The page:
As a Digital Project Manager, one of the main goals to ensure job satisfaction is to assist in delivering successful, quality projects to clients that remain on budget and are delivered within a realistic timeframe. A key factor in ensuring that this is the case is the relationship with clients; communication is key and there are many different elements to consider when beginning a new project and throughout its lifespan in regards to a healthy, working relationship with clients. The tips that I have outlined below, should be followed by all parties working on a project, not just the Project Manager. It’s crucial that everybody is on the same page and can work together to achieve a positive outcome.
Now, I know that sometimes it is easier said than done, but meeting up face-to-face really is more beneficial than trying to communicate via email or even occasionally, speaking on the telephone. This is particularly useful in the first instance and before a project gets started; when we hold project kick-off meeting’s at WDL, we always encourage a discussion in person. Firstly, it’s good to put a face to a name and secondly, it’s much easier to put your thoughts and ideas out there as well as possibly identify potential crossed wires or confusion from either party, at this early stage.
More often than not, emails, in particular, are written in one tone and read by the recipient in a completely different tone altogether and the message can quickly become misconstrued or the point missed completely. When things go wrong or you are faced with a challenge, bite the bullet and tell your client in person, it’ll earn you more respect. Emailing is definitely not the best form of communication and it can quite quickly become frustrating for both the client and the Project Manager which in turn, could result in a sour taste and lasting impression which is definitely something you want to avoid!
It’s crucial that mutual goals are discussed from the offset and agreed upon before any project begins to ensure that you and your client are on the same page and are working towards the same end result.
Goals, and particularly delivery timings for a project, must be realistic and achievable by everybody involved, including the clients. There needs to be an understanding from both parties that if something changes on either side, that this may have an impact on the project timeline. It’s not a blaming exercise but it’s more a case of recognising that things can change, which may have an impact on the goals that were set earlier on. The idea with the delivery of a project is to under-promise and over-deliver; however disappointing in the first instance, this approach is always going to have a more positive outcome!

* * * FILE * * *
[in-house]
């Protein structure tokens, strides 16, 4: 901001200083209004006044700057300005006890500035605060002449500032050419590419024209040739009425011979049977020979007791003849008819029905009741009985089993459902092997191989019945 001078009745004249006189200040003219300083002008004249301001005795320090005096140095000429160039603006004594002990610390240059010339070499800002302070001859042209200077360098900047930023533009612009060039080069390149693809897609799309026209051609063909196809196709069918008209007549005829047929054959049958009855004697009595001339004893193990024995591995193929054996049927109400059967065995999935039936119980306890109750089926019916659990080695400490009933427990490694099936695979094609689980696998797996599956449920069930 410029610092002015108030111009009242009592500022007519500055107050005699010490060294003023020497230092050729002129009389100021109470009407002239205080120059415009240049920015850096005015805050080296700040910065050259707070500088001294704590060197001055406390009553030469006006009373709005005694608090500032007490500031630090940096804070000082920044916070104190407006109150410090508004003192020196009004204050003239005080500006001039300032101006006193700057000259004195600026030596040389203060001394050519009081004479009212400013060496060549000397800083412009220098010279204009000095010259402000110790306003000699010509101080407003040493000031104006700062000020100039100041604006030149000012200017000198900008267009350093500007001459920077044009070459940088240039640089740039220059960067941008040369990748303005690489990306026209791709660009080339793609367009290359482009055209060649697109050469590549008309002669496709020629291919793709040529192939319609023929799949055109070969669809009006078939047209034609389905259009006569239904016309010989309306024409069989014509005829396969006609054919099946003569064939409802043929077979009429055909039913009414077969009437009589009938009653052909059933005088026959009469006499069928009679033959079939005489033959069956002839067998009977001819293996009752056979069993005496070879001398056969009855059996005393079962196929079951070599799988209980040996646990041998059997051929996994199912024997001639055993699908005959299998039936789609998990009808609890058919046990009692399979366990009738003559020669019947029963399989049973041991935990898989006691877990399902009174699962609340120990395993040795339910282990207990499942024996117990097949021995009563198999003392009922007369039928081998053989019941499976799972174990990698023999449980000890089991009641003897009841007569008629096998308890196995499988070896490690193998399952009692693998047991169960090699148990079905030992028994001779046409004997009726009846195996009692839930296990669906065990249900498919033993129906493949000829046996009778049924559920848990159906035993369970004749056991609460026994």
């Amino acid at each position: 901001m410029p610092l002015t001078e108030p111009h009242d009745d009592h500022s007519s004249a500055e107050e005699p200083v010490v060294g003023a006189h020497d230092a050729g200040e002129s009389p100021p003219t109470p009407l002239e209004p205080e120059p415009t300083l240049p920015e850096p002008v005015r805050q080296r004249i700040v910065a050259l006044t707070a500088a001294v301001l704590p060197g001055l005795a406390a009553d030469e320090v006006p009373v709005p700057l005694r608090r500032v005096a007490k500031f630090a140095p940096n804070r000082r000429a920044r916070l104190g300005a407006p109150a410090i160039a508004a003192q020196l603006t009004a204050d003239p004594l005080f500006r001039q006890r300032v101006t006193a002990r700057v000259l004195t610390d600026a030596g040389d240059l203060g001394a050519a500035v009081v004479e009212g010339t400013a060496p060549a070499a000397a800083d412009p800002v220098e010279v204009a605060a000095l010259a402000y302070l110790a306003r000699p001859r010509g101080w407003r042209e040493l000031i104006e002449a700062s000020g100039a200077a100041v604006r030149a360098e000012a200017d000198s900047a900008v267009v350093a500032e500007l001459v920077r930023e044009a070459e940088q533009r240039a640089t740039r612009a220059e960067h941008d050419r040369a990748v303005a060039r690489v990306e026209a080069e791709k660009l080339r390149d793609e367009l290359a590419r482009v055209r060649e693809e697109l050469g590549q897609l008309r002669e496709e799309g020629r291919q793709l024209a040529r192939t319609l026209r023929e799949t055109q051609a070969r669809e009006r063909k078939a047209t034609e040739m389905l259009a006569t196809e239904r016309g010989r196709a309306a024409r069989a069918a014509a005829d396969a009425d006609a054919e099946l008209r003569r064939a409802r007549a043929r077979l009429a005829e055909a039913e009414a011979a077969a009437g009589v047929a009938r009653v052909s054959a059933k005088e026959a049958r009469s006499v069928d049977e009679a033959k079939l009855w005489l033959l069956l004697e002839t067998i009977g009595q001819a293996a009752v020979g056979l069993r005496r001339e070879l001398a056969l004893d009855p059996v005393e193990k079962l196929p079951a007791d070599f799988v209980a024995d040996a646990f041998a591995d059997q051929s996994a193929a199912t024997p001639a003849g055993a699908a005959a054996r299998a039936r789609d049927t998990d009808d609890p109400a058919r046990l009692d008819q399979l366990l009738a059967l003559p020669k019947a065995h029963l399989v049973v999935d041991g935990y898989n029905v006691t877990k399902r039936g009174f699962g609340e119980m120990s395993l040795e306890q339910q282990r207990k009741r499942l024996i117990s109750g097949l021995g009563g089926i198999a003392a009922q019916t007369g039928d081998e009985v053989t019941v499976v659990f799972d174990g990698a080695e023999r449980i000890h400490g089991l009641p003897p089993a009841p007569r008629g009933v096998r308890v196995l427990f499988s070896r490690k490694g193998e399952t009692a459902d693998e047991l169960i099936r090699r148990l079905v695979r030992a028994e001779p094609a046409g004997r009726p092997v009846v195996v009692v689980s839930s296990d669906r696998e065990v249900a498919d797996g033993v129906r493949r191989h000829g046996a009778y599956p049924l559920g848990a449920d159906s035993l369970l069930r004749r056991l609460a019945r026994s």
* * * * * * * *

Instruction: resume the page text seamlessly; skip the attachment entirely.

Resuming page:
In relation to the pointers above, it’s important that the Project Manager and client alike, respect each other’s time. It’s important that meetings are thoughtfully planned out and scheduled to ensure that both parties are clear when they’re happening and what they should bring to the table. It’s inevitable that there will be times when it’s difficult to come to an agreement on either a meeting date or when something can be delivered by, but following a sensible discussion and with an understanding that time is precious and shouldn’t be wasted, you should be able to get what you need.
As they say ‘patience is a virtue’ and this couldn’t be more applicable when referencing PM and client relationships. As with any relationship, there are going to be things that need work and persistence over time. There are going to be moments where you need to overcome frustrations and work together to come to a resolution. Along with patience, honesty is a key element in maintaining a successful relationship and the two go hand in hand. Honesty really is the best policy; it’s vital that both parties involved in a project are honest with each other from the get-go. If something hasn’t been explained clearly enough, encourage your clients to let you know so that processes are understood to make for a smoothly-run project and your clients should do the same; talking about and revisiting any confusions will give you both something to work on.
A notable quality of a good Project Manager is to be reliable. It’s important that the client’s needs are always at the forefront of your mind and everything you do is in their best interest. There isn’t time to sit on something which has been asked of you which ultimately needs acting upon; something which isn’t too important to you or on the top of your to-do list, may hold extreme importance to your client and their needs must always come first.
Over time, this positive, helpful manner will certainly increase your credibility, not only as a company as a result of the attentive service offered, but as a Project Manager. Your client will rely upon you as their go-to contact for future projects.
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